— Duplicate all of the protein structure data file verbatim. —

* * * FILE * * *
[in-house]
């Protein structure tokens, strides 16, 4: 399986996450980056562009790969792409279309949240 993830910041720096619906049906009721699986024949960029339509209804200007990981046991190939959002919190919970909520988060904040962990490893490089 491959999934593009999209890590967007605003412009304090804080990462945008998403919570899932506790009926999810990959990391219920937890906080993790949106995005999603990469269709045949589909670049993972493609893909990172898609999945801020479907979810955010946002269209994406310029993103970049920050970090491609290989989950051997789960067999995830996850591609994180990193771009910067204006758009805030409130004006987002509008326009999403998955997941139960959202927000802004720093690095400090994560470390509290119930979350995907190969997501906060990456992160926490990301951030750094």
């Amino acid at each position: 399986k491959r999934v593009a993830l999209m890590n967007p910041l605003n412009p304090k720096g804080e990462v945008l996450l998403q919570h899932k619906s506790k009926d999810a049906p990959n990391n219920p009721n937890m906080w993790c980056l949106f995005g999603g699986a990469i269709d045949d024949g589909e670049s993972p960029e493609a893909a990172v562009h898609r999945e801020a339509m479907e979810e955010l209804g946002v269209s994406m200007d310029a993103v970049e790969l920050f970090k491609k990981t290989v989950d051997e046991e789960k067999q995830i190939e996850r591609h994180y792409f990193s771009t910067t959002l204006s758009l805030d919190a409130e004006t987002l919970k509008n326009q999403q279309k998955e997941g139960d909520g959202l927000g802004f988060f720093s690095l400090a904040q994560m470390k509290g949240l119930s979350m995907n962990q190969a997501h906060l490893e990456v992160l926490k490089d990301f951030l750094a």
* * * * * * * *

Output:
[in-house]
């Protein structure tokens, strides 16, 4: 399986996450980056562009790969792409279309949240 993830910041720096619906049906009721699986024949960029339509209804200007990981046991190939959002919190919970909520988060904040962990490893490089 491959999934593009999209890590967007605003412009304090804080990462945008998403919570899932506790009926999810990959990391219920937890906080993790949106995005999603990469269709045949589909670049993972493609893909990172898609999945801020479907979810955010946002269209994406310029993103970049920050970090491609290989989950051997789960067999995830996850591609994180990193771009910067204006758009805030409130004006987002509008326009999403998955997941139960959202927000802004720093690095400090994560470390509290119930979350995907190969997501906060990456992160926490990301951030750094």
């Amino acid at each position: 399986k491959r999934v593009a993830l999209m890590n967007p910041l605003n412009p304090k720096g804080e990462v945008l996450l998403q919570h899932k619906s506790k009926d999810a049906p990959n990391n219920p009721n937890m906080w993790c980056l949106f995005g999603g699986a990469i269709d045949d024949g589909e670049s993972p960029e493609a893909a990172v562009h898609r999945e801020a339509m479907e979810e955010l209804g946002v269209s994406m200007d310029a993103v970049e790969l920050f970090k491609k990981t290989v989950d051997e046991e789960k067999q995830i190939e996850r591609h994180y792409f990193s771009t910067t959002l204006s758009l805030d919190a409130e004006t987002l919970k509008n326009q999403q279309k998955e997941g139960d909520g959202l927000g802004f988060f720093s690095l400090a904040q994560m470390k509290g949240l119930s979350m995907n962990q190969a997501h906060l490893e990456v992160l926490k490089d990301f951030l750094a």